esops - 1 Employee Stock Options(ESOPs and Restricted Stock...

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1 Employee Stock Options (ESOPs) and Restricted Stock: Valuation Effects and Consequences Aswath Damodaran Stern School of Business September 2005
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2 Management Options and Restricted Stock: Valuation Effects and Consequences In the last decade, firms have increasingly turned to offering employees options and restricted stock (often with restrictions on trading) as part of compensation packages. Some of this trend can be attributed to the entry of young, cash poor technology firms into the market, many of which have to use equity because they have no choice. However, many larger market cap firms that can afford to pay cash compensation have used stock based compensation as a way of aligning managerial interests with stockholder interests. In this paper, we begin by looking at motives, good and bad, for using equity based compensation, and trends over the last few years. We then turn to the accounting rules, old and new, that govern how equity compensation is recorded and reported. Finally, we consider how best to incorporate employee options and restricted stock – both past and prospective – into discounted cash flow and relative valuation models.
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3 In recent years, many firms have shifted towards equity-based compensation for their employees. It is not uncommon for firms to grant millions of options annually not only to top managers but also to lower level employees. These options create a potentially value decreasing overhang over common stock values. What used to be a simple practice of dividing the estimated equity value by the number of shares outstanding to arrive at value per share has become a daunting exercise. Analysts struggle with how best to adjust the number of shares outstanding (and the value per share) for the possibility that there will be more shares outstanding in the future. They attempt to capture this dilution effect by using the partially diluted or fully diluted number of shares outstanding in the company. As we will see in this paper, these approaches often yield misleading estimates of value per share and we propose a sounder way of dealing with employee options. We also explore other forms of equity compensation, including the use of restricted and unrestricted stock grants to management, and the effects of such grants on value per share. Like options, these stock grants reduce the value of equity to existing stockholders and have to be considered in valuation. Equity Based Compensation There are three forms of equity compensation. The oldest and most established one is to give stock or equity in the firm to management, employees or other parties as compensation. This second is a variant, with common stock and equity grants to employees, with the restriction that these shares cannot be claimed and/or traded for a period after the grants. The third is equity options, allowing employees to buy stock in the firm at a specified price over a period; these usually come with restrictions as well. In recent decades, equity-based compensation has become a bigger part of overall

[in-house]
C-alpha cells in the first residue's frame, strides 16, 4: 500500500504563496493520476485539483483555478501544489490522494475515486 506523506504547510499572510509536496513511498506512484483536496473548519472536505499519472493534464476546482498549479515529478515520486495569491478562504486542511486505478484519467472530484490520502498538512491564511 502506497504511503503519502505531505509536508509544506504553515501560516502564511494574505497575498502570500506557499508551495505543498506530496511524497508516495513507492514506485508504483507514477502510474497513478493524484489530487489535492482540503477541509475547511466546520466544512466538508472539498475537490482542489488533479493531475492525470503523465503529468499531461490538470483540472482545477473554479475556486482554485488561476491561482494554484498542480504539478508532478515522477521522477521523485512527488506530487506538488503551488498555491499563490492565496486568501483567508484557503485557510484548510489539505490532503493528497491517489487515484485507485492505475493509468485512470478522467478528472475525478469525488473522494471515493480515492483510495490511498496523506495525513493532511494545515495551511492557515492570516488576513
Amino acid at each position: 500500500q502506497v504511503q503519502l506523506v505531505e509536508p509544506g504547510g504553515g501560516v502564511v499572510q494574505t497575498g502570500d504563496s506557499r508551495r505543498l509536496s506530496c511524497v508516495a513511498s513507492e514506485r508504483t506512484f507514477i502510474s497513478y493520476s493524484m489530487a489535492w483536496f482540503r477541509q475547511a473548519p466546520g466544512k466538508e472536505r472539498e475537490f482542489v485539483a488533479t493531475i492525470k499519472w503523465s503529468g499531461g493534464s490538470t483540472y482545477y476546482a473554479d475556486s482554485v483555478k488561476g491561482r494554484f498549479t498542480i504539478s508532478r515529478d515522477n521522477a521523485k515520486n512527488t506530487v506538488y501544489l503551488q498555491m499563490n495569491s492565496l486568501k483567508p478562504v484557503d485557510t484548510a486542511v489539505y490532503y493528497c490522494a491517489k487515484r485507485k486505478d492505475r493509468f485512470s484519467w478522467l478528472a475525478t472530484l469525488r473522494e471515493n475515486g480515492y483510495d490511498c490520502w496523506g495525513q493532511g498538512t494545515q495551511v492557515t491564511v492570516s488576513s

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This note was uploaded on 12/01/2011 for the course FINANCE 350 taught by Professor Aswath during the Summer '10 term at NYU.

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esops - 1 Employee Stock Options(ESOPs and Restricted Stock...

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